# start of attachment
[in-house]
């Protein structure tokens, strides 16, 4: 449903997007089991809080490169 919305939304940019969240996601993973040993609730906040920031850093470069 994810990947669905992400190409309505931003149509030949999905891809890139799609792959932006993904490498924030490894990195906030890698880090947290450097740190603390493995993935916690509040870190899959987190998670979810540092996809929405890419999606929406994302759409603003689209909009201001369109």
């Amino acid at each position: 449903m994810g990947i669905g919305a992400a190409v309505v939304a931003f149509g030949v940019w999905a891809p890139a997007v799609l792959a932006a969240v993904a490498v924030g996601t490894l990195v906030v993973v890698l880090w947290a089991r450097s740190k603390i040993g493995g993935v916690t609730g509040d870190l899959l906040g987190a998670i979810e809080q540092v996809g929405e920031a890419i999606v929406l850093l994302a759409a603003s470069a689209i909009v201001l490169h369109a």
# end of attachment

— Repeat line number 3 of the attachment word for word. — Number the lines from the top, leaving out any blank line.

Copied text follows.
């Amino acid at each position: 449903m994810g990947i669905g919305a992400a190409v309505v939304a931003f149509g030949v940019w999905a891809p890139a997007v799609l792959a932006a969240v993904a490498v924030g996601t490894l990195v906030v993973v890698l880090w947290a089991r450097s740190k603390i040993g493995g993935v916690t609730g509040d870190l899959l906040g987190a998670i979810e809080q540092v996809g929405e920031a890419i999606v929406l850093l994302a759409a603003s470069a689209i909009v201001l490169h369109a």